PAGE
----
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   Damascus Gear: Operation Tokyo - Review  

Brief Rage Against the Machine
by Alex Fuller

PLATFORM
Vita
BATTLE SYSTEM
4
INTERACTION
3
ORIGINALITY
3
STORY
2
MUSIC & SOUND
3
VISUALS
3
CHALLENGE
Moderate
COMPLETION TIME
Less than 20 Hours
OVERALL
3.0/5
+ Easy to pick up and play
+ Fun gameplay
+ Decent customisation options
- Generally lacking in content
- Not the smartest AI
- Poor font choice
Click here for scoring definitions 

   Following its release of Fantasy Hero late in 2014, Arc System Works has localised another relatively inexpensive downloadable title for the PlayStation Vita in the form of Damascus Code: Operation Tokyo. An action RPG that combines mission-based mecha titles like Armored Core with the isometric, loot-heavy gameplay of Diablo and its ilk, Damascus Code is an enjoyable experience while it lasts. The ten hours that it takes to complete nearly everything on offer and lack of any multiplayer options means that its staying power is almost non-existent, but there's a solid foundation to build on if the creators so desire.

   Set in the year 2097, fifty years after a fourth World War, the game quickly introduces players to its mechanics by sending them through a couple of training missions before they join the team hoping to take back Tokyo from the berserk biped mechanised units, called RAGE, that wiped out eighty percent of humanity in two weeks. Humanity is hoping to use its own mecha, which are known as GEAR and have not been affected by the grand AI rebellion, to try and fight back while protecting the remnants of the population hiding underground.

   The controls are simple and easy to get the hang of. Although button mashing is pretty much the name of the game, there's a bit more nuance than going hell for leather all the time, particularly on the later missions. Short dashes are done with the X button, while triangle and square operate the two weapons attached to each of the mecha's arms. Circle is reserved for a special shoulder-mounted weapon, while the left and right shoulder buttons provide healing and prolonged dashing respectively. Each weapon has an energy bar, preventing it from being used indefinitely before a break for automatic recharge. Although players will be on the offensive most of the time, paying attention to where and what enemies are doing is important as it is otherwise easy to fall victim to a powerful attack. Despite not being the deepest system around, the combat is highly enjoyable, and the satisfaction of taking out both the smaller enemies in numerous amounts at a time plus the occasional tougher opponents remains high throughout.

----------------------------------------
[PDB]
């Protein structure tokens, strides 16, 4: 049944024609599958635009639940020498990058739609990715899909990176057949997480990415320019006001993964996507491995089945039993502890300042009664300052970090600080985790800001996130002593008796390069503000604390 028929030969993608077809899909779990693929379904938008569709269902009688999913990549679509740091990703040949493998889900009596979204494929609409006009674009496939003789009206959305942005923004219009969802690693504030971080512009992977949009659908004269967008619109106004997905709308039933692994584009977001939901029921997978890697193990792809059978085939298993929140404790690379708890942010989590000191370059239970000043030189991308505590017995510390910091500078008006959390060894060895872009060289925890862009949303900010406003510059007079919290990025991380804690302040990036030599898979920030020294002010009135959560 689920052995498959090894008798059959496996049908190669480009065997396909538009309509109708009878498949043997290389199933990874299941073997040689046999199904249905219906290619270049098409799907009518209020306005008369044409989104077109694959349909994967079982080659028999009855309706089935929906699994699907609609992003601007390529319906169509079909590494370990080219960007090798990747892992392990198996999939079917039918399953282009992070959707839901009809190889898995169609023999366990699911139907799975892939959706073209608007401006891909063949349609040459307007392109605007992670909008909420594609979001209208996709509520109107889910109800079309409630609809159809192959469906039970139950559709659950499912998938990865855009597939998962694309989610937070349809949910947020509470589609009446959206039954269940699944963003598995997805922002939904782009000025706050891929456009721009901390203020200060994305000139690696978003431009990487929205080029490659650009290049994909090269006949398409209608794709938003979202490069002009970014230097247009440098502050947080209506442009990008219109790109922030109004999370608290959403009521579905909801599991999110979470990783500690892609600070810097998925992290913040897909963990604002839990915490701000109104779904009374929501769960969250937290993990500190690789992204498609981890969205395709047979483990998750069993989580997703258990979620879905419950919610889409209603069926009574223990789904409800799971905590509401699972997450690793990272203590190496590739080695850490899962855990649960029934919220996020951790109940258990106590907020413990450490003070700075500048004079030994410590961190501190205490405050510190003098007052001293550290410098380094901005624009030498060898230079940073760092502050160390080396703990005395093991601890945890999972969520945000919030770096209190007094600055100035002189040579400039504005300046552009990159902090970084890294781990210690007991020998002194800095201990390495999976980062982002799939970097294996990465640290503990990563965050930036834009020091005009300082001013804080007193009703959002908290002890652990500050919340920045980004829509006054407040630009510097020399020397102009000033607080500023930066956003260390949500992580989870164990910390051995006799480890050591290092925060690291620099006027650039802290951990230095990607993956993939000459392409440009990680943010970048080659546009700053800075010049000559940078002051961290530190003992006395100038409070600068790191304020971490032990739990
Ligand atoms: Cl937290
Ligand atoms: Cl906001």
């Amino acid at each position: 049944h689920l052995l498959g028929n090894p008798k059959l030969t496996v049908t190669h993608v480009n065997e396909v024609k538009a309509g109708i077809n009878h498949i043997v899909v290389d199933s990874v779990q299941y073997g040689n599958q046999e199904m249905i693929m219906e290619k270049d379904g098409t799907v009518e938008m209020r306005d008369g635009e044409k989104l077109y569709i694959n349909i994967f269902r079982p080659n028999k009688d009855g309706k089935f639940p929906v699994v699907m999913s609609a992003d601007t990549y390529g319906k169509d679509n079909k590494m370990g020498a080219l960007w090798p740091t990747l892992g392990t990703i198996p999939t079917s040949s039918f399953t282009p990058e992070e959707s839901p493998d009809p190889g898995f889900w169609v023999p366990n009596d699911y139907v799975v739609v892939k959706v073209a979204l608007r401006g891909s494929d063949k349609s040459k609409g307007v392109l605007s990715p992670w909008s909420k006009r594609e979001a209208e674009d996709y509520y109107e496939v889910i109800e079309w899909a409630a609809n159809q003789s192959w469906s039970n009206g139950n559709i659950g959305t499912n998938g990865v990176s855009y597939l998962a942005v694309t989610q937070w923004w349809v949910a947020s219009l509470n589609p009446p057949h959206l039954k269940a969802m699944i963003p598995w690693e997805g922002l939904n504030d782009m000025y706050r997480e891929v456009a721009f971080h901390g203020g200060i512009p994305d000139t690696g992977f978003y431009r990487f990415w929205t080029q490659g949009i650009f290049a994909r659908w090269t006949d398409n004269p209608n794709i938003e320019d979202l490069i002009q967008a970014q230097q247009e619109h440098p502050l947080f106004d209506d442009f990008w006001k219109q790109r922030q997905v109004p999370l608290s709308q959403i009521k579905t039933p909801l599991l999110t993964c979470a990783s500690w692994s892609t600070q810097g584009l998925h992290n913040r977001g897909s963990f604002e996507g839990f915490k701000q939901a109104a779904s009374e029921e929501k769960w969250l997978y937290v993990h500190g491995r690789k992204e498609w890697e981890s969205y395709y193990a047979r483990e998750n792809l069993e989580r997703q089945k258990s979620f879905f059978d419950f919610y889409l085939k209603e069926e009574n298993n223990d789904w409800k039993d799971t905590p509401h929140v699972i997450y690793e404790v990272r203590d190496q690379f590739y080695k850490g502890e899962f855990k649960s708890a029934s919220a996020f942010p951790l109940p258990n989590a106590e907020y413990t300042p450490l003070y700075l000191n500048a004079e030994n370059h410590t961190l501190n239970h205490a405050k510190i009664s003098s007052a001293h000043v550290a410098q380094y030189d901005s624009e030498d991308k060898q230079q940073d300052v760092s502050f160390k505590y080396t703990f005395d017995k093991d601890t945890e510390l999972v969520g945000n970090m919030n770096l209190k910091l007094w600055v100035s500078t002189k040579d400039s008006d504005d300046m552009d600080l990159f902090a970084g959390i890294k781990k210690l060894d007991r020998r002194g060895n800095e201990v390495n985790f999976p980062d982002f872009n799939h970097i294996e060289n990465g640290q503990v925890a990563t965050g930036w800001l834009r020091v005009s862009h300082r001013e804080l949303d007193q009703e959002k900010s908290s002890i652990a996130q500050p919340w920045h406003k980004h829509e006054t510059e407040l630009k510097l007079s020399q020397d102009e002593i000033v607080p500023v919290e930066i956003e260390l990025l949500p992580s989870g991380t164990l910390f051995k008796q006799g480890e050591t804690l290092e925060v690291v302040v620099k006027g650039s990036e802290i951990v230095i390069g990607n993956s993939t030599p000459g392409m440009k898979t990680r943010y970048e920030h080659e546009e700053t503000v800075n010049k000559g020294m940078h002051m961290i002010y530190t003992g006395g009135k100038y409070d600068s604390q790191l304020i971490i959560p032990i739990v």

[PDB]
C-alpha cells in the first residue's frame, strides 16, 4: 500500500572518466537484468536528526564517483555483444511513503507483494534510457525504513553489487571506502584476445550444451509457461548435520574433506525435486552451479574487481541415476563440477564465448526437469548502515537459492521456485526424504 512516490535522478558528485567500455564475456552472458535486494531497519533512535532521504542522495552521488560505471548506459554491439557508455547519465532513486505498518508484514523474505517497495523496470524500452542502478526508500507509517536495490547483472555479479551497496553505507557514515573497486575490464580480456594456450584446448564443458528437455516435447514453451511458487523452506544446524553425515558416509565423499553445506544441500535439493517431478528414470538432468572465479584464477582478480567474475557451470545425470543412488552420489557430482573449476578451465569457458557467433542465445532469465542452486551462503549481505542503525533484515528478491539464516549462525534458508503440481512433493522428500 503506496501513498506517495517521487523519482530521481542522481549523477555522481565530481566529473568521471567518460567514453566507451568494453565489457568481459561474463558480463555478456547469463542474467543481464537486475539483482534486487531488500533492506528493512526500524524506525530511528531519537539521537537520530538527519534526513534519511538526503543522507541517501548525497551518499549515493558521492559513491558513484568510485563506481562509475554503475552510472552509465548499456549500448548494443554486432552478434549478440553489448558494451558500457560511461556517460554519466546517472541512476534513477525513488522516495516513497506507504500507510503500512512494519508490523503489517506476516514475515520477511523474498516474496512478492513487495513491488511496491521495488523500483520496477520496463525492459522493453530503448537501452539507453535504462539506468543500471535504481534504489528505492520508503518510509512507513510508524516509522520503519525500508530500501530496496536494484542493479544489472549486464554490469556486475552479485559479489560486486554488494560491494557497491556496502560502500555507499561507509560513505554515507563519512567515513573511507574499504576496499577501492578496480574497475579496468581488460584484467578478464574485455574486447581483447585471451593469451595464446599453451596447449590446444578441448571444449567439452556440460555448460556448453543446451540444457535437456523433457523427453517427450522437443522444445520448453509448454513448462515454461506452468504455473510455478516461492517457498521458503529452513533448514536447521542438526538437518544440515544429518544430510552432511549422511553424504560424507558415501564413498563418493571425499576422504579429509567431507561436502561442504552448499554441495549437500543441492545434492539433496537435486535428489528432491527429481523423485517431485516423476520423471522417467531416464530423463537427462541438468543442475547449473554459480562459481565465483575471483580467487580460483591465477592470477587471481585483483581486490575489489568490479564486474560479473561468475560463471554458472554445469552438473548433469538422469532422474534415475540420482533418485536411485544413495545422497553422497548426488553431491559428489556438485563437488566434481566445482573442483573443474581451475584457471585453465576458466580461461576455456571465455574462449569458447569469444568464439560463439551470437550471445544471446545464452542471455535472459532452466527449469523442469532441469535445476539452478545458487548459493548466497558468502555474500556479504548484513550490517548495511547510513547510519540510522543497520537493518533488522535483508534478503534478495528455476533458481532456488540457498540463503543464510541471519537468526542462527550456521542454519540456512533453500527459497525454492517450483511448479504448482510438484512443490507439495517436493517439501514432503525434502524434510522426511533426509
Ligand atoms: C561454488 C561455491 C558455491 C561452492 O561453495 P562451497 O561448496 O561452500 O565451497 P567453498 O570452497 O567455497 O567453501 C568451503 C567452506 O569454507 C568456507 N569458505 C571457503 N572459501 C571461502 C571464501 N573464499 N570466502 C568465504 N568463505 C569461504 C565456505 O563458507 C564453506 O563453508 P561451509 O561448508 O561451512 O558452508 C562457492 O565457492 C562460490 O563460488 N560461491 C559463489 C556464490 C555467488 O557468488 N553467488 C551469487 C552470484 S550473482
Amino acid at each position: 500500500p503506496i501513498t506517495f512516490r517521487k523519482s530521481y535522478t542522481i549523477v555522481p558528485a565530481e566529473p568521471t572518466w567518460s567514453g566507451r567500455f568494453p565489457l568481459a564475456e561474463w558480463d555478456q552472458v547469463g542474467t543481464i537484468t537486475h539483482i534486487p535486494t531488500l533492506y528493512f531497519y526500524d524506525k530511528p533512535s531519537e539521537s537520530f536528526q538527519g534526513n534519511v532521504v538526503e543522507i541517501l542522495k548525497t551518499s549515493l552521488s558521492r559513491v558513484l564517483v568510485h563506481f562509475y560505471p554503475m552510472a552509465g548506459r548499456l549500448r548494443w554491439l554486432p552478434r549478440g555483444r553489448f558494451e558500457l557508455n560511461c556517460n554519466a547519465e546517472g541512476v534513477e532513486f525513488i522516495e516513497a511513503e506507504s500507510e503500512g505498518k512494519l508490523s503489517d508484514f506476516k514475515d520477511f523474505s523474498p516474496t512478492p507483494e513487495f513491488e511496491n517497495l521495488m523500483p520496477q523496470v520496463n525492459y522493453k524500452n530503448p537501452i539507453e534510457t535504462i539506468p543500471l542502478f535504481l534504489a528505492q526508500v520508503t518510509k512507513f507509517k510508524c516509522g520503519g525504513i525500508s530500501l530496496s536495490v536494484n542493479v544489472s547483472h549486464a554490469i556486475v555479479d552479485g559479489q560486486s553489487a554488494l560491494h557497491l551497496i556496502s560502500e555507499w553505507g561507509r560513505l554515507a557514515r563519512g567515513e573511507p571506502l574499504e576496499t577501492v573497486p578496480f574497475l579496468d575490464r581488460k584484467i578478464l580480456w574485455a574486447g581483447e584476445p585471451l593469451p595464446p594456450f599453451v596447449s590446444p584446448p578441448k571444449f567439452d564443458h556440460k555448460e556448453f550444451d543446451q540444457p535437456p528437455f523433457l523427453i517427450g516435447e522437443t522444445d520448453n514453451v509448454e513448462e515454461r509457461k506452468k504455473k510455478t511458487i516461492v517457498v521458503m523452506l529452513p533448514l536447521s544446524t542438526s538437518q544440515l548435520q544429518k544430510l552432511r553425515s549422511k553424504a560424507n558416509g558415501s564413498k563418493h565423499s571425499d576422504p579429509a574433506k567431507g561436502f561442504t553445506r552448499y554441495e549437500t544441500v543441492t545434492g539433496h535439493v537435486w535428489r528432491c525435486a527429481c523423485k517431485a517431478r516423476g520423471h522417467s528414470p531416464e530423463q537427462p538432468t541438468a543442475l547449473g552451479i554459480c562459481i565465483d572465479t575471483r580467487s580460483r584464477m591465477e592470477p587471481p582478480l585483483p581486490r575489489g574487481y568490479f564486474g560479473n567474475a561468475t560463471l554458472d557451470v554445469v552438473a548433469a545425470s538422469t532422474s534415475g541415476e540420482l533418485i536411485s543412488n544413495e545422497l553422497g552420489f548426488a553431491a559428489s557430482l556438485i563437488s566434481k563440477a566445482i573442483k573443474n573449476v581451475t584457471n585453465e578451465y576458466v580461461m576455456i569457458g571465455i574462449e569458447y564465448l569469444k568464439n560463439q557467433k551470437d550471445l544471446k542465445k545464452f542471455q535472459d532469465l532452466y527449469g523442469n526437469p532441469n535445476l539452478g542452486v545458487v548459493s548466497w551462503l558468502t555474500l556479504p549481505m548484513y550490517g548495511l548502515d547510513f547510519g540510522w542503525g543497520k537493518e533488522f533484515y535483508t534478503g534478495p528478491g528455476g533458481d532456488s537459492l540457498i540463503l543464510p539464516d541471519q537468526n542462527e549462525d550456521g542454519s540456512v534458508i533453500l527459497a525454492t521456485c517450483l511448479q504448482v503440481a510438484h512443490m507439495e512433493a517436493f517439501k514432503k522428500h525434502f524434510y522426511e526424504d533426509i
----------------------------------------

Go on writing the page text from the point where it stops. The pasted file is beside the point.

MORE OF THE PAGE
Of course there are oversized laser beams. Of course there are oversized laser beams.

   Missions are nicely varied in terms of their objectives, which include defeating a high number of RAGE, surviving a certain amount of time, eliminating specific enemies, and protecting an ally. Players shouldn't have too much trouble getting through the majority of them, although there are a few towards the end where the difficulty noticeably increases. NPCs will often join in on missions, although their usefulness is debatable and they have a habit of getting destroyed mid-way through. Mission length feels nicely balanced throughout the game: most will take around five to ten minutes, while the longest can weigh in at around twenty. There is a time limit that comes into play on some occasions, but is arbitrary more often than not. The only problem is the apparent lack of any optional content once the game is complete, barring some DLC missions. The single-player only aspect is also a slight downer as Damascus Gear is very much the sort of game that would be easily translated into multiplayer.